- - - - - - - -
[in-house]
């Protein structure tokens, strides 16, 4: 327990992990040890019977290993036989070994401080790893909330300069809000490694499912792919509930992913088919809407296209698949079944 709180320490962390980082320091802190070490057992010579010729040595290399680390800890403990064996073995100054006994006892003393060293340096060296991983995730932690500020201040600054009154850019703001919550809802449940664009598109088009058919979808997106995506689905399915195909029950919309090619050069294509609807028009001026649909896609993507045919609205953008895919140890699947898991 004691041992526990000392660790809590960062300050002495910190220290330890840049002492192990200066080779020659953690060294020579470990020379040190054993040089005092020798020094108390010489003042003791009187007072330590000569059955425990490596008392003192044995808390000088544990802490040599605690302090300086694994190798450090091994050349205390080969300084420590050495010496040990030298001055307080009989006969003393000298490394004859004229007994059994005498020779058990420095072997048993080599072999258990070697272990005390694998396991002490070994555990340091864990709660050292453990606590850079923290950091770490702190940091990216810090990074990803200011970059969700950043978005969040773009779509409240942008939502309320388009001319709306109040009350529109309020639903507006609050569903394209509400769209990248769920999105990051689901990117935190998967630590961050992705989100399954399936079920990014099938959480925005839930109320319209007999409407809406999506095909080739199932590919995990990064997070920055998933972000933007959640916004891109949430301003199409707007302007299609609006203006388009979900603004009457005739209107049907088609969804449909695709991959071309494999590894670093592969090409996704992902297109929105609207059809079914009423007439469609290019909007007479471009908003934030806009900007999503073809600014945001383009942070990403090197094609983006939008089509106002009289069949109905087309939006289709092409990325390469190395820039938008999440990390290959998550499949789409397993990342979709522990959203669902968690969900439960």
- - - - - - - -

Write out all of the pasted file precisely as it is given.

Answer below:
[in-house]
């Protein structure tokens, strides 16, 4: 327990992990040890019977290993036989070994401080790893909330300069809000490694499912792919509930992913088919809407296209698949079944 709180320490962390980082320091802190070490057992010579010729040595290399680390800890403990064996073995100054006994006892003393060293340096060296991983995730932690500020201040600054009154850019703001919550809802449940664009598109088009058919979808997106995506689905399915195909029950919309090619050069294509609807028009001026649909896609993507045919609205953008895919140890699947898991 004691041992526990000392660790809590960062300050002495910190220290330890840049002492192990200066080779020659953690060294020579470990020379040190054993040089005092020798020094108390010489003042003791009187007072330590000569059955425990490596008392003192044995808390000088544990802490040599605690302090300086694994190798450090091994050349205390080969300084420590050495010496040990030298001055307080009989006969003393000298490394004859004229007994059994005498020779058990420095072997048993080599072999258990070697272990005390694998396991002490070994555990340091864990709660050292453990606590850079923290950091770490702190940091990216810090990074990803200011970059969700950043978005969040773009779509409240942008939502309320388009001319709306109040009350529109309020639903507006609050569903394209509400769209990248769920999105990051689901990117935190998967630590961050992705989100399954399936079920990014099938959480925005839930109320319209007999409407809406999506095909080739199932590919995990990064997070920055998933972000933007959640916004891109949430301003199409707007302007299609609006203006388009979900603004009457005739209107049907088609969804449909695709991959071309494999590894670093592969090409996704992902297109929105609207059809079914009423007439469609290019909007007479471009908003934030806009900007999503073809600014945001383009942070990403090197094609983006939008089509106002009289069949109905087309939006289709092409990325390469190395820039938008999440990390290959998550499949789409397993990342979709522990959203669902968690969900439960």